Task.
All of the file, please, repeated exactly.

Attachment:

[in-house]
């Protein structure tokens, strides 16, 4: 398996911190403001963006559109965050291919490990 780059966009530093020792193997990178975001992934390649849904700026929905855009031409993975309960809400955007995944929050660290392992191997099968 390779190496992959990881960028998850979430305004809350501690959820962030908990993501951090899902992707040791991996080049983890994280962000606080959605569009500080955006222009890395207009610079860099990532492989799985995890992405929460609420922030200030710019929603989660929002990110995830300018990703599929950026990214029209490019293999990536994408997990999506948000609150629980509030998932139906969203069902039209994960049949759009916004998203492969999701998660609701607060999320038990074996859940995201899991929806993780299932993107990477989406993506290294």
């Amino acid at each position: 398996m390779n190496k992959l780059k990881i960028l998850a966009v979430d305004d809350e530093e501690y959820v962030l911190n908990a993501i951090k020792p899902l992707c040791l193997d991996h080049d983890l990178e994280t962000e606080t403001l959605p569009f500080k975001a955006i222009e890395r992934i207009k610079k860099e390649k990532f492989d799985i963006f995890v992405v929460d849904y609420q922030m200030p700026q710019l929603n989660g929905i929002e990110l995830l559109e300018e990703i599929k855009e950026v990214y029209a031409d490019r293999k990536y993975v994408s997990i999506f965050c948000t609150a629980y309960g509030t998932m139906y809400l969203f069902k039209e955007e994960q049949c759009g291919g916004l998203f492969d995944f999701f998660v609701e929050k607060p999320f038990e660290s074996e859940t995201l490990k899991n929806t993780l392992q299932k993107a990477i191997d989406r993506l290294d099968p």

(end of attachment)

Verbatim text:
[in-house]
């Protein structure tokens, strides 16, 4: 398996911190403001963006559109965050291919490990 780059966009530093020792193997990178975001992934390649849904700026929905855009031409993975309960809400955007995944929050660290392992191997099968 390779190496992959990881960028998850979430305004809350501690959820962030908990993501951090899902992707040791991996080049983890994280962000606080959605569009500080955006222009890395207009610079860099990532492989799985995890992405929460609420922030200030710019929603989660929002990110995830300018990703599929950026990214029209490019293999990536994408997990999506948000609150629980509030998932139906969203069902039209994960049949759009916004998203492969999701998660609701607060999320038990074996859940995201899991929806993780299932993107990477989406993506290294």
């Amino acid at each position: 398996m390779n190496k992959l780059k990881i960028l998850a966009v979430d305004d809350e530093e501690y959820v962030l911190n908990a993501i951090k020792p899902l992707c040791l193997d991996h080049d983890l990178e994280t962000e606080t403001l959605p569009f500080k975001a955006i222009e890395r992934i207009k610079k860099e390649k990532f492989d799985i963006f995890v992405v929460d849904y609420q922030m200030p700026q710019l929603n989660g929905i929002e990110l995830l559109e300018e990703i599929k855009e950026v990214y029209a031409d490019r293999k990536y993975v994408s997990i999506f965050c948000t609150a629980y309960g509030t998932m139906y809400l969203f069902k039209e955007e994960q049949c759009g291919g916004l998203f492969d995944f999701f998660v609701e929050k607060p999320f038990e660290s074996e859940t995201l490990k899991n929806t993780l392992q299932k993107a990477i191997d989406r993506l290294d099968p």